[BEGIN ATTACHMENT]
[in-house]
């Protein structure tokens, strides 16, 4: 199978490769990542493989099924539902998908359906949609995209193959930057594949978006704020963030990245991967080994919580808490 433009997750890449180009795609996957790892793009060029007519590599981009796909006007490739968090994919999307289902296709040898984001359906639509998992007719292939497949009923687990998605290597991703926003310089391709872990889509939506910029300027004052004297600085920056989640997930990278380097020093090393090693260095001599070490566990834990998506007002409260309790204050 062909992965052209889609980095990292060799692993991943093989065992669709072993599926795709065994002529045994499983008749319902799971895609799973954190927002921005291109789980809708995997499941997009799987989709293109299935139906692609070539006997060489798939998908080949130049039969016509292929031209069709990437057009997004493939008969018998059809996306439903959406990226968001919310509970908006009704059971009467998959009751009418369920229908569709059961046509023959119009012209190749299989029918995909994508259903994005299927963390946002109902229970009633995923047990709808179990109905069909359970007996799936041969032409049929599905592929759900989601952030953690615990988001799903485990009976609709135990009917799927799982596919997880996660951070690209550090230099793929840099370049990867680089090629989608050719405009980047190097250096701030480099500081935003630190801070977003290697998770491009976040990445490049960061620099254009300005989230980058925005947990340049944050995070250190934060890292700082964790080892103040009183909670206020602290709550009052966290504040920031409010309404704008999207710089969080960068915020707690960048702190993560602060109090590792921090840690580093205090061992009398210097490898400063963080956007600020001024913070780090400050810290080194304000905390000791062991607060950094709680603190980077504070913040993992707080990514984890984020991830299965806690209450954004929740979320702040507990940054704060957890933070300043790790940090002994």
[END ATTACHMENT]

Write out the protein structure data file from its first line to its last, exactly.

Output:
[in-house]
């Protein structure tokens, strides 16, 4: 199978490769990542493989099924539902998908359906949609995209193959930057594949978006704020963030990245991967080994919580808490 433009997750890449180009795609996957790892793009060029007519590599981009796909006007490739968090994919999307289902296709040898984001359906639509998992007719292939497949009923687990998605290597991703926003310089391709872990889509939506910029300027004052004297600085920056989640997930990278380097020093090393090693260095001599070490566990834990998506007002409260309790204050 062909992965052209889609980095990292060799692993991943093989065992669709072993599926795709065994002529045994499983008749319902799971895609799973954190927002921005291109789980809708995997499941997009799987989709293109299935139906692609070539006997060489798939998908080949130049039969016509292929031209069709990437057009997004493939008969018998059809996306439903959406990226968001919310509970908006009704059971009467998959009751009418369920229908569709059961046509023959119009012209190749299989029918995909994508259903994005299927963390946002109902229970009633995923047990709808179990109905069909359970007996799936041969032409049929599905592929759900989601952030953690615990988001799903485990009976609709135990009917799927799982596919997880996660951070690209550090230099793929840099370049990867680089090629989608050719405009980047190097250096701030480099500081935003630190801070977003290697998770491009976040990445490049960061620099254009300005989230980058925005947990340049944050995070250190934060890292700082964790080892103040009183909670206020602290709550009052966290504040920031409010309404704008999207710089969080960068915020707690960048702190993560602060109090590792921090840690580093205090061992009398210097490898400063963080956007600020001024913070780090400050810290080194304000905390000791062991607060950094709680603190980077504070913040993992707080990514984890984020991830299965806690209450954004929740979320702040507990940054704060957890933070300043790790940090002994």